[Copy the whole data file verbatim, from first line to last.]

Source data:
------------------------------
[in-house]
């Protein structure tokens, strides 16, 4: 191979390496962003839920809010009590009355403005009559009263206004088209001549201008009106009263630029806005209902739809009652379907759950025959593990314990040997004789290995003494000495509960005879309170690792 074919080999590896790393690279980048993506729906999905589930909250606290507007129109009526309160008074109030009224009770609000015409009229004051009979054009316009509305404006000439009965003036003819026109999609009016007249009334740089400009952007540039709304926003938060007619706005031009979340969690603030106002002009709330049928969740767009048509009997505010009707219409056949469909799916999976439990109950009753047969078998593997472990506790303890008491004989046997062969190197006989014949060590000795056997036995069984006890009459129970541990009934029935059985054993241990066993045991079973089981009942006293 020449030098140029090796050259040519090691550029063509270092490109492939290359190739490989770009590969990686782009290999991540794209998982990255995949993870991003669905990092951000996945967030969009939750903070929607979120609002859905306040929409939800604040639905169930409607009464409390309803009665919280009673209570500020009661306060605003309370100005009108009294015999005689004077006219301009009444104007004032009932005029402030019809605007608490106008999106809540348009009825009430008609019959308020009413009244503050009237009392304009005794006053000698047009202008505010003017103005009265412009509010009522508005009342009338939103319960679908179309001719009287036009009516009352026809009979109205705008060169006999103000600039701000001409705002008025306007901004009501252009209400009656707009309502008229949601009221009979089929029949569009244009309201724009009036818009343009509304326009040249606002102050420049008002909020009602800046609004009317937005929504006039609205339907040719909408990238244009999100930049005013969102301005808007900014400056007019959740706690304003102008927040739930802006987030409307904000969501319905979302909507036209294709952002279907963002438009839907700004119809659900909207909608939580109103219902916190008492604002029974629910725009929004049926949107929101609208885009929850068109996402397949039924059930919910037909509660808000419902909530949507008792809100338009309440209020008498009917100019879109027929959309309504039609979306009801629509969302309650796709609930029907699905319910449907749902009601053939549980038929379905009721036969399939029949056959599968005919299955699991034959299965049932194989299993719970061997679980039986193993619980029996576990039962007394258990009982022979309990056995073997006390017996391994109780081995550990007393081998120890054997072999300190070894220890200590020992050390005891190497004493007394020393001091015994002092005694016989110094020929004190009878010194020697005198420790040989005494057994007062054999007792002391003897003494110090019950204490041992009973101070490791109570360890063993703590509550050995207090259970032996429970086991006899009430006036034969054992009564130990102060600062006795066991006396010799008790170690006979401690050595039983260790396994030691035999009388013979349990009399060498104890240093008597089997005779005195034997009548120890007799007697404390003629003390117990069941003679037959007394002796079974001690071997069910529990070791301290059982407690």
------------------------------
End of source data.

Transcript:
[in-house]
């Protein structure tokens, strides 16, 4: 191979390496962003839920809010009590009355403005009559009263206004088209001549201008009106009263630029806005209902739809009652379907759950025959593990314990040997004789290995003494000495509960005879309170690792 074919080999590896790393690279980048993506729906999905589930909250606290507007129109009526309160008074109030009224009770609000015409009229004051009979054009316009509305404006000439009965003036003819026109999609009016007249009334740089400009952007540039709304926003938060007619706005031009979340969690603030106002002009709330049928969740767009048509009997505010009707219409056949469909799916999976439990109950009753047969078998593997472990506790303890008491004989046997062969190197006989014949060590000795056997036995069984006890009459129970541990009934029935059985054993241990066993045991079973089981009942006293 020449030098140029090796050259040519090691550029063509270092490109492939290359190739490989770009590969990686782009290999991540794209998982990255995949993870991003669905990092951000996945967030969009939750903070929607979120609002859905306040929409939800604040639905169930409607009464409390309803009665919280009673209570500020009661306060605003309370100005009108009294015999005689004077006219301009009444104007004032009932005029402030019809605007608490106008999106809540348009009825009430008609019959308020009413009244503050009237009392304009005794006053000698047009202008505010003017103005009265412009509010009522508005009342009338939103319960679908179309001719009287036009009516009352026809009979109205705008060169006999103000600039701000001409705002008025306007901004009501252009209400009656707009309502008229949601009221009979089929029949569009244009309201724009009036818009343009509304326009040249606002102050420049008002909020009602800046609004009317937005929504006039609205339907040719909408990238244009999100930049005013969102301005808007900014400056007019959740706690304003102008927040739930802006987030409307904000969501319905979302909507036209294709952002279907963002438009839907700004119809659900909207909608939580109103219902916190008492604002029974629910725009929004049926949107929101609208885009929850068109996402397949039924059930919910037909509660808000419902909530949507008792809100338009309440209020008498009917100019879109027929959309309504039609979306009801629509969302309650796709609930029907699905319910449907749902009601053939549980038929379905009721036969399939029949056959599968005919299955699991034959299965049932194989299993719970061997679980039986193993619980029996576990039962007394258990009982022979309990056995073997006390017996391994109780081995550990007393081998120890054997072999300190070894220890200590020992050390005891190497004493007394020393001091015994002092005694016989110094020929004190009878010194020697005198420790040989005494057994007062054999007792002391003897003494110090019950204490041992009973101070490791109570360890063993703590509550050995207090259970032996429970086991006899009430006036034969054992009564130990102060600062006795066991006396010799008790170690006979401690050595039983260790396994030691035999009388013979349990009399060498104890240093008597089997005779005195034997009548120890007799007697404390003629003390117990069941003679037959007394002796079974001690071997069910529990070791301290059982407690």